Rotterdam-headquartered Hunter Douglas has done work on some stations for Dubai Metro Image Credit: Supplied

With the GCC hosting $115 billion worth of rail projects, comfortable stations will be key for growing ridership, industry experts said in the build-up to next week's The Big 5 construction exhibition.

The GCC hosts rail, tram, light rail, metro, and monorail projects, with the Kingdom of Saudi Arabia leading at $45 billion, followed by Qatar at $35 billion, the UAE and Kuwait at $15 billion each, and Bahrain at $10 billion, according to a report by the German Near and Middle East Association.

Regional metro projects include the Dubai Metro expansion, construction in Doha, Qatar, and Riyadh, Kingdom of Saudi Arabia, and plans for metros in Jeddah, Medina, and Dammam in the Kingdom.

“While the GCC countries are constructing a large number of rail projects, in order for them to succeed in growing strong ridership numbers, they need to create uncluttered, well-lit stations where travellers feel comfortable,” said Frans van de Laak, General Manager, Hunter Douglas Middle East, an international ceiling manufacturer that has worked on prominent rail stations including the Dubai Metro and the Delft Railway Station in The Netherlands.

The company will be at Big 5 2015, which takes place from November 23 to 26 at the Dubai World Trade Centre.

“Ceilings play an important part in enhancing the traveller experience, as they can absorb sound, lead travellers toward trains, and make travellers feel safe by providing human-sized proportions and ample lighting,” van de Laak added.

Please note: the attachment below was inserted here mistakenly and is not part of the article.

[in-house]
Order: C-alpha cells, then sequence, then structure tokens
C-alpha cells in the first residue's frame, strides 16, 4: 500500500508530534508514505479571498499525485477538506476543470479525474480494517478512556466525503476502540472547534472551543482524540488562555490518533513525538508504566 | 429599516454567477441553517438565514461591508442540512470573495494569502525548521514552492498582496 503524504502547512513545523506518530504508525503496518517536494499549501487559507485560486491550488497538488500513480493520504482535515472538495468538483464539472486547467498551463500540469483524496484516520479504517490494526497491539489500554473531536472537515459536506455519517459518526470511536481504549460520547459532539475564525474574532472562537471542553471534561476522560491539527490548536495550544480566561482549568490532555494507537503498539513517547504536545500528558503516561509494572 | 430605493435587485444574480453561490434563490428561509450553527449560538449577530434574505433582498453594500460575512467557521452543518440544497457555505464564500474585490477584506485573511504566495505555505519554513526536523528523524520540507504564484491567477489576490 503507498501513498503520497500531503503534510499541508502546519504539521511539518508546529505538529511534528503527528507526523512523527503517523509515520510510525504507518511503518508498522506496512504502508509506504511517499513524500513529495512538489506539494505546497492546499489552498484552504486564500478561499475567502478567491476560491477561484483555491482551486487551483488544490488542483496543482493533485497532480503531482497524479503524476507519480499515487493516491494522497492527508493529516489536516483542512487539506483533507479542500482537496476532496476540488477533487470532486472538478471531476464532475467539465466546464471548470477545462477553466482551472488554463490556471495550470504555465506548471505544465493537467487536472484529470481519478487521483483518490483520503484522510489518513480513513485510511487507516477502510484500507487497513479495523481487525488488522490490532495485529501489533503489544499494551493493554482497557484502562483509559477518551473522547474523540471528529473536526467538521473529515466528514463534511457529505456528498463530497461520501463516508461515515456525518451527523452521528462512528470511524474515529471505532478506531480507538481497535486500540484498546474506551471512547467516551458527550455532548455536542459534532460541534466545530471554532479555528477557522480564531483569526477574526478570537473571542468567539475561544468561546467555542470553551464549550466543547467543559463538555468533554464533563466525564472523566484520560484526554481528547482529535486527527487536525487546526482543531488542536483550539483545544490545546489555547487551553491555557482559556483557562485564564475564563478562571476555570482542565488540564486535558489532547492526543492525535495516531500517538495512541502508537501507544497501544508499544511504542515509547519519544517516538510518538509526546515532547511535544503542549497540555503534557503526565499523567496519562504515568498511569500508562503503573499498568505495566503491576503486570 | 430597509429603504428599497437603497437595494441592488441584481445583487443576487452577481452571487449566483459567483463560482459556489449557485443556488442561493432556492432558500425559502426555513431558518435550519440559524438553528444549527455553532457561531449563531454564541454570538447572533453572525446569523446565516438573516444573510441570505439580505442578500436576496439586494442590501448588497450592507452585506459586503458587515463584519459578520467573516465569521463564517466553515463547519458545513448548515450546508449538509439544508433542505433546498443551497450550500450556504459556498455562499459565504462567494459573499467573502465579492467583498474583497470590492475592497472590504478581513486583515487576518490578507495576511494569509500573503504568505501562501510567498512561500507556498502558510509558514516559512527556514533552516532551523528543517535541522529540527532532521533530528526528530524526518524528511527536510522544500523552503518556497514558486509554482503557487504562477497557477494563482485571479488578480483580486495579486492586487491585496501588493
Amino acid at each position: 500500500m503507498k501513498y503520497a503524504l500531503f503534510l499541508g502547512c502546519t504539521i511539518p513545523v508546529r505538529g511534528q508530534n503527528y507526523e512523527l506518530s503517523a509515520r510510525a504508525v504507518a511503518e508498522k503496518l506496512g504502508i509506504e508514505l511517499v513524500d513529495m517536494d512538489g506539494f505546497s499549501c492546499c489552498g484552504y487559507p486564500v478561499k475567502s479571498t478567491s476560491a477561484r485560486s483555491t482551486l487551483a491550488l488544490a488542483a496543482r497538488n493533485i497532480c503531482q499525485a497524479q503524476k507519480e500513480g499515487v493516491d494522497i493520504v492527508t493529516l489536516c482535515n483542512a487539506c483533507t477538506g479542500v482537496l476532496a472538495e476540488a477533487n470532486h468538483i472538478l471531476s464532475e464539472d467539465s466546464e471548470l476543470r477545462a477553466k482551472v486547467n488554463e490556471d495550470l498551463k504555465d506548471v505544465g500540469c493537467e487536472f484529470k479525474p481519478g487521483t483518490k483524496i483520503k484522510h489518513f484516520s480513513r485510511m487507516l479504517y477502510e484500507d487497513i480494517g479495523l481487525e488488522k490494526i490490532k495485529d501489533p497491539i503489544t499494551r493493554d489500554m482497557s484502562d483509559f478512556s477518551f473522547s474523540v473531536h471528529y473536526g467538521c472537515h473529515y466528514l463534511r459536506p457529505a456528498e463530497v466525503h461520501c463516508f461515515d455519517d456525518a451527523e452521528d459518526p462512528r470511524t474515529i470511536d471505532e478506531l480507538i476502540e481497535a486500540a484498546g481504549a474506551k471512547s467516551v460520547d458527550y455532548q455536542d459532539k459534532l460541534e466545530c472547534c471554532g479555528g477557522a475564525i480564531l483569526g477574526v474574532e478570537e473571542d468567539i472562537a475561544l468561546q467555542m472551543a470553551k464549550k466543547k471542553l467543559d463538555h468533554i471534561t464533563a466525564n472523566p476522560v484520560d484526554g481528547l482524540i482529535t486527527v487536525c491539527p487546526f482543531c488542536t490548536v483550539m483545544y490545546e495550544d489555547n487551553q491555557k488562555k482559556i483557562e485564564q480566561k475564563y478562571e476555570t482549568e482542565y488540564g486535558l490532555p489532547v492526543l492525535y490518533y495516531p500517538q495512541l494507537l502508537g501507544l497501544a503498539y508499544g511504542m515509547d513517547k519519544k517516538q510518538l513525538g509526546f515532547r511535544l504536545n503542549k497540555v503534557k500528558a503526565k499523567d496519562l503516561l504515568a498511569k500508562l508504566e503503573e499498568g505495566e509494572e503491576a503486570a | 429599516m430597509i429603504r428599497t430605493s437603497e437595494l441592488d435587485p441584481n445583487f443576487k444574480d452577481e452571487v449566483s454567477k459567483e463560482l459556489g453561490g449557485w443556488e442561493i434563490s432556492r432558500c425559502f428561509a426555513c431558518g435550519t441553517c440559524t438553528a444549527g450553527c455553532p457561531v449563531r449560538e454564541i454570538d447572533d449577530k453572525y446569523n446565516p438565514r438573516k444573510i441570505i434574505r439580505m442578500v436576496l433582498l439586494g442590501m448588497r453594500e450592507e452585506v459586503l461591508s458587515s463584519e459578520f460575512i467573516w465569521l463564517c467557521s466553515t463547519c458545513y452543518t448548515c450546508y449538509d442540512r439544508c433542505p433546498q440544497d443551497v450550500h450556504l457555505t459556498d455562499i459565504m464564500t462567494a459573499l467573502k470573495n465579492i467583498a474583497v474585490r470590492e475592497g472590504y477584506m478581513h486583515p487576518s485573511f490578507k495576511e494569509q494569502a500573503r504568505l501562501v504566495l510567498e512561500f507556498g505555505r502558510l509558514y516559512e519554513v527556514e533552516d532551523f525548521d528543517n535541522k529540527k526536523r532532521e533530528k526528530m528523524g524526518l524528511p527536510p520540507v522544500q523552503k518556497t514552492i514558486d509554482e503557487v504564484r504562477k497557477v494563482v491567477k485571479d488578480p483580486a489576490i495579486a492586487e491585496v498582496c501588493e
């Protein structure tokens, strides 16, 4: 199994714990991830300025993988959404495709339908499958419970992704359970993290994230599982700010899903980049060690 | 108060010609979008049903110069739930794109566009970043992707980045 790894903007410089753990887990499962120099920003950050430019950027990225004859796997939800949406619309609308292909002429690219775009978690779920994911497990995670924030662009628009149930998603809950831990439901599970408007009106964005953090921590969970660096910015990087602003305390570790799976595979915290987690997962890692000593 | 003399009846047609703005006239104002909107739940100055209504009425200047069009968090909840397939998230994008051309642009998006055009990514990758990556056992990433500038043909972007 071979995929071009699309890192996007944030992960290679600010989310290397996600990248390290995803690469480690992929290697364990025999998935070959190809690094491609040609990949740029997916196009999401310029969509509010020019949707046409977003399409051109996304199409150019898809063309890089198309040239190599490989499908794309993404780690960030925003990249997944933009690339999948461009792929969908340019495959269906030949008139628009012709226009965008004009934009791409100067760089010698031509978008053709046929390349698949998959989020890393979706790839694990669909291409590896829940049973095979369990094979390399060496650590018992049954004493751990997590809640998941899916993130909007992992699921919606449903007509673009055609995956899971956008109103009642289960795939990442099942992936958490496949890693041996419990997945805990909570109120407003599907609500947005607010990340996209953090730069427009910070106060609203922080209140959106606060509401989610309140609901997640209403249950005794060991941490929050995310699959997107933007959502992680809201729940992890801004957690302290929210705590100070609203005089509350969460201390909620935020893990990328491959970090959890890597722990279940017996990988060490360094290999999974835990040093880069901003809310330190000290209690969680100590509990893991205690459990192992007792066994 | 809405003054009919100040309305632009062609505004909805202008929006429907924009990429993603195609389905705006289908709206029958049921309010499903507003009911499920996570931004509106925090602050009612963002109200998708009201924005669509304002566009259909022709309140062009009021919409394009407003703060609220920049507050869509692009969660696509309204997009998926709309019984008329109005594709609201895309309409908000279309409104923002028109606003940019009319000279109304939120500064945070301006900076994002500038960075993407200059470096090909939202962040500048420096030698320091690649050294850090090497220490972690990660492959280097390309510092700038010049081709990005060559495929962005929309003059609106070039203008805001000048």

In both the Dubai Metro’s Union Station, one of the busiest stations in the system, and the Delft Railway Station, Hunter Douglas installed ceilings with tapered baffles of extruded aluminium. These ceilings have the strength to handle the trains racing by, and with half the reverberation time of traditional train stations, can absorb the noise of trains and travellers.

“This is just one small part of a complex puzzle,” said Daniël Jongtien, architect at Benthem Crouwel Architects, on the Delft Railway Station. “Together with Hunter Douglas, we designed the baffles in such a way that they bow, as it were, to the rush of passers-by, with the vertical baffles gradually turning horizontal. It provides a natural way of leading travellers towards the stairs.”

An important factor in making sure travellers in an underground station feel safe is light, which is why in between the baffles, artificial lighting has been installed. At 110 gloss units, the baffles have an exceptional gloss level for reflecting light. Special weather-resistant coatings can also reflect daylight.

Both projects brought logistical challenges, with Hunter Douglas fitting the components into place piece-by-piece, along with tight planning, and efficient installation thanks to an efficient numbering system.